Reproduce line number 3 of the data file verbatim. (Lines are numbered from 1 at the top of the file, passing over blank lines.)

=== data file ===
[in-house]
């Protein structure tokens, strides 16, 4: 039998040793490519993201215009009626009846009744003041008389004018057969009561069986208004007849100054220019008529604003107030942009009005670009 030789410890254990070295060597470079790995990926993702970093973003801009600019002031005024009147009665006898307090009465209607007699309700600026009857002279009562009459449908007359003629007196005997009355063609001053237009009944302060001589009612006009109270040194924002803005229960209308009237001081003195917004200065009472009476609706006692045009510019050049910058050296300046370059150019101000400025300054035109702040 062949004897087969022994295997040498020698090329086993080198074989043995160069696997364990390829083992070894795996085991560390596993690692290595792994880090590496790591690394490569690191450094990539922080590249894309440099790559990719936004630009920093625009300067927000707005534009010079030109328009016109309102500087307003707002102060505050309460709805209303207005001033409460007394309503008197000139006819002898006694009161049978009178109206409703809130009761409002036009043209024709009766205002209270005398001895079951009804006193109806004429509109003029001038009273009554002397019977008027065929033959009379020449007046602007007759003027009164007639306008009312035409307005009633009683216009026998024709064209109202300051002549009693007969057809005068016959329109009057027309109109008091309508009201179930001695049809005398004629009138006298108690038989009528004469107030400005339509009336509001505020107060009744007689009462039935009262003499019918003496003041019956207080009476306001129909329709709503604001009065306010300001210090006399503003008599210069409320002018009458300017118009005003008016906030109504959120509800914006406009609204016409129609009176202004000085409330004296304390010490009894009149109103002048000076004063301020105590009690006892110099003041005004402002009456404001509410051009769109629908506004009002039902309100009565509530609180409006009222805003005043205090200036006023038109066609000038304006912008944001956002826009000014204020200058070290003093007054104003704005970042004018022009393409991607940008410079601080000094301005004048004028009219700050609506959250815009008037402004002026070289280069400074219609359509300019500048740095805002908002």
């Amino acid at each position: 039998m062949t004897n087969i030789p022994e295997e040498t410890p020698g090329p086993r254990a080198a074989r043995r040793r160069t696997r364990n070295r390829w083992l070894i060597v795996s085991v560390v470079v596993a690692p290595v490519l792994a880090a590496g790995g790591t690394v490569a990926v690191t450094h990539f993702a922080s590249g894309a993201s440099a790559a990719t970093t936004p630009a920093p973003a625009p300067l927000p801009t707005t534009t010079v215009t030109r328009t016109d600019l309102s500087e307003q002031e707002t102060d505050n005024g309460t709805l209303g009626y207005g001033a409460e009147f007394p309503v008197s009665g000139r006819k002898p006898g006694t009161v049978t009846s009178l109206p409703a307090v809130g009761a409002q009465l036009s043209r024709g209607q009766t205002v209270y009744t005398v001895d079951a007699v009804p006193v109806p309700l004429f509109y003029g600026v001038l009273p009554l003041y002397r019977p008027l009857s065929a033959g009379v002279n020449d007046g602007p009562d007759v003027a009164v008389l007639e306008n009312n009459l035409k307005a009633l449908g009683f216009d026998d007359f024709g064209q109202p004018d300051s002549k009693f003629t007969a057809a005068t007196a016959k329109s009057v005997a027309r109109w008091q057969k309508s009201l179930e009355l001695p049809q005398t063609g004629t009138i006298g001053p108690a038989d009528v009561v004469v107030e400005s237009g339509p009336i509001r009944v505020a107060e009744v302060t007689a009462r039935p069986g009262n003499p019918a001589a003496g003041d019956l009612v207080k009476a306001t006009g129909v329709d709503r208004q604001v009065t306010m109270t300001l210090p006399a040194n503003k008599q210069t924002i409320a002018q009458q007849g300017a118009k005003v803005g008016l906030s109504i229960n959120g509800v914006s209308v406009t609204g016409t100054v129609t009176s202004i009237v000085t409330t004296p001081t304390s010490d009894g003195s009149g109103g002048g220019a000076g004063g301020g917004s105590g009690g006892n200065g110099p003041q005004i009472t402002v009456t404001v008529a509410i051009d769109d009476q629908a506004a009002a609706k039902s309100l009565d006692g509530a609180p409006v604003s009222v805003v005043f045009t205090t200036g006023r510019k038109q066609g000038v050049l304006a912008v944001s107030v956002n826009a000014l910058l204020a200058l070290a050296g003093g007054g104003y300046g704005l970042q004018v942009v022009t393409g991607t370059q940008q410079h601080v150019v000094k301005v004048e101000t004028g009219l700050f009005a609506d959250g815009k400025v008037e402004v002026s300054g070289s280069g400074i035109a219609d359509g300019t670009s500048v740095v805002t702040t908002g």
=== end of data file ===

């Amino acid at each position: 039998m062949t004897n087969i030789p022994e295997e040498t410890p020698g090329p086993r254990a080198a074989r043995r040793r160069t696997r364990n070295r390829w083992l070894i060597v795996s085991v560390v470079v596993a690692p290595v490519l792994a880090a590496g790995g790591t690394v490569a990926v690191t450094h990539f993702a922080s590249g894309a993201s440099a790559a990719t970093t936004p630009a920093p973003a625009p300067l927000p801009t707005t534009t010079v215009t030109r328009t016109d600019l309102s500087e307003q002031e707002t102060d505050n005024g309460t709805l209303g009626y207005g001033a409460e009147f007394p309503v008197s009665g000139r006819k002898p006898g006694t009161v049978t009846s009178l109206p409703a307090v809130g009761a409002q009465l036009s043209r024709g209607q009766t205002v209270y009744t005398v001895d079951a007699v009804p006193v109806p309700l004429f509109y003029g600026v001038l009273p009554l003041y002397r019977p008027l009857s065929a033959g009379v002279n020449d007046g602007p009562d007759v003027a009164v008389l007639e306008n009312n009459l035409k307005a009633l449908g009683f216009d026998d007359f024709g064209q109202p004018d300051s002549k009693f003629t007969a057809a005068t007196a016959k329109s009057v005997a027309r109109w008091q057969k309508s009201l179930e009355l001695p049809q005398t063609g004629t009138i006298g001053p108690a038989d009528v009561v004469v107030e400005s237009g339509p009336i509001r009944v505020a107060e009744v302060t007689a009462r039935p069986g009262n003499p019918a001589a003496g003041d019956l009612v207080k009476a306001t006009g129909v329709d709503r208004q604001v009065t306010m109270t300001l210090p006399a040194n503003k008599q210069t924002i409320a002018q009458q007849g300017a118009k005003v803005g008016l906030s109504i229960n959120g509800v914006s209308v406009t609204g016409t100054v129609t009176s202004i009237v000085t409330t004296p001081t304390s010490d009894g003195s009149g109103g002048g220019a000076g004063g301020g917004s105590g009690g006892n200065g110099p003041q005004i009472t402002v009456t404001v008529a509410i051009d769109d009476q629908a506004a009002a609706k039902s309100l009565d006692g509530a609180p409006v604003s009222v805003v005043f045009t205090t200036g006023r510019k038109q066609g000038v050049l304006a912008v944001s107030v956002n826009a000014l910058l204020a200058l070290a050296g003093g007054g104003y300046g704005l970042q004018v942009v022009t393409g991607t370059q940008q410079h601080v150019v000094k301005v004048e101000t004028g009219l700050f009005a609506d959250g815009k400025v008037e402004v002026s300054g070289s280069g400074i035109a219609d359509g300019t670009s500048v740095v805002t702040t908002g």